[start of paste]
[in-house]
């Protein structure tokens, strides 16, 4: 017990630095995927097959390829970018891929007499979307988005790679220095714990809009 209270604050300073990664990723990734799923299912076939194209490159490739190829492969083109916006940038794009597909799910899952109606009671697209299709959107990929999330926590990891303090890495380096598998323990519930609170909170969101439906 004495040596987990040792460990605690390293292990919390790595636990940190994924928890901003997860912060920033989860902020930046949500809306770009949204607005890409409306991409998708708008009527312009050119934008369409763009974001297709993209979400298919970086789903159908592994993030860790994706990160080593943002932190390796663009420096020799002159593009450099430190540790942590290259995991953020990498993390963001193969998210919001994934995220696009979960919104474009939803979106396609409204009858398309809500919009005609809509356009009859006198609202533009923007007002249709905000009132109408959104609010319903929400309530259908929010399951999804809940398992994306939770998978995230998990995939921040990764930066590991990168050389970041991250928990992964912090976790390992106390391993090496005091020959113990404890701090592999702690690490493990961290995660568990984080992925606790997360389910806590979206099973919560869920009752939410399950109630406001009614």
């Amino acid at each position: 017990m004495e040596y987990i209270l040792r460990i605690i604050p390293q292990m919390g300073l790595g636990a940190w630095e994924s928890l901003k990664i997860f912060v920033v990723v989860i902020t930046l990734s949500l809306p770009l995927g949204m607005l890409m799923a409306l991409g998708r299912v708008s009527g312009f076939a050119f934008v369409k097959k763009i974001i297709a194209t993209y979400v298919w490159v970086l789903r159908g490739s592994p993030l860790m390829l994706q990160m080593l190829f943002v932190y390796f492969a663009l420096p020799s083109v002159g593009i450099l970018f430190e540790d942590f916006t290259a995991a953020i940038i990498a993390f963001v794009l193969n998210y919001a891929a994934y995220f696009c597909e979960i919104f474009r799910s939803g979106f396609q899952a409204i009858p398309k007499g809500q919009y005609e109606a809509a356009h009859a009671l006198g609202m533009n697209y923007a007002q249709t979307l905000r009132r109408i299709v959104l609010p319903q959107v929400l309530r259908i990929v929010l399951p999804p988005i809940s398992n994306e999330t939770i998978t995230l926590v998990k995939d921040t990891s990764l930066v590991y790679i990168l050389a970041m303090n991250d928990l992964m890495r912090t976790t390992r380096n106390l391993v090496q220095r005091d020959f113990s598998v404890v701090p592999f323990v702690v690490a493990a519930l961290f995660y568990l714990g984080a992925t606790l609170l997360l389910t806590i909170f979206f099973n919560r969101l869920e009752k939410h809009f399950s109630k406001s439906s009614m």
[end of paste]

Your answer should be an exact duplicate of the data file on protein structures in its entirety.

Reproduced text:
[in-house]
């Protein structure tokens, strides 16, 4: 017990630095995927097959390829970018891929007499979307988005790679220095714990809009 209270604050300073990664990723990734799923299912076939194209490159490739190829492969083109916006940038794009597909799910899952109606009671697209299709959107990929999330926590990891303090890495380096598998323990519930609170909170969101439906 004495040596987990040792460990605690390293292990919390790595636990940190994924928890901003997860912060920033989860902020930046949500809306770009949204607005890409409306991409998708708008009527312009050119934008369409763009974001297709993209979400298919970086789903159908592994993030860790994706990160080593943002932190390796663009420096020799002159593009450099430190540790942590290259995991953020990498993390963001193969998210919001994934995220696009979960919104474009939803979106396609409204009858398309809500919009005609809509356009009859006198609202533009923007007002249709905000009132109408959104609010319903929400309530259908929010399951999804809940398992994306939770998978995230998990995939921040990764930066590991990168050389970041991250928990992964912090976790390992106390391993090496005091020959113990404890701090592999702690690490493990961290995660568990984080992925606790997360389910806590979206099973919560869920009752939410399950109630406001009614």
């Amino acid at each position: 017990m004495e040596y987990i209270l040792r460990i605690i604050p390293q292990m919390g300073l790595g636990a940190w630095e994924s928890l901003k990664i997860f912060v920033v990723v989860i902020t930046l990734s949500l809306p770009l995927g949204m607005l890409m799923a409306l991409g998708r299912v708008s009527g312009f076939a050119f934008v369409k097959k763009i974001i297709a194209t993209y979400v298919w490159v970086l789903r159908g490739s592994p993030l860790m390829l994706q990160m080593l190829f943002v932190y390796f492969a663009l420096p020799s083109v002159g593009i450099l970018f430190e540790d942590f916006t290259a995991a953020i940038i990498a993390f963001v794009l193969n998210y919001a891929a994934y995220f696009c597909e979960i919104f474009r799910s939803g979106f396609q899952a409204i009858p398309k007499g809500q919009y005609e109606a809509a356009h009859a009671l006198g609202m533009n697209y923007a007002q249709t979307l905000r009132r109408i299709v959104l609010p319903q959107v929400l309530r259908i990929v929010l399951p999804p988005i809940s398992n994306e999330t939770i998978t995230l926590v998990k995939d921040t990891s990764l930066v590991y790679i990168l050389a970041m303090n991250d928990l992964m890495r912090t976790t390992r380096n106390l391993v090496q220095r005091d020959f113990s598998v404890v701090p592999f323990v702690v690490a493990a519930l961290f995660y568990l714990g984080a992925t606790l609170l997360l389910t806590i909170f979206f099973n919560r969101l869920e009752k939410h809009f399950s109630k406001s439906s009614m």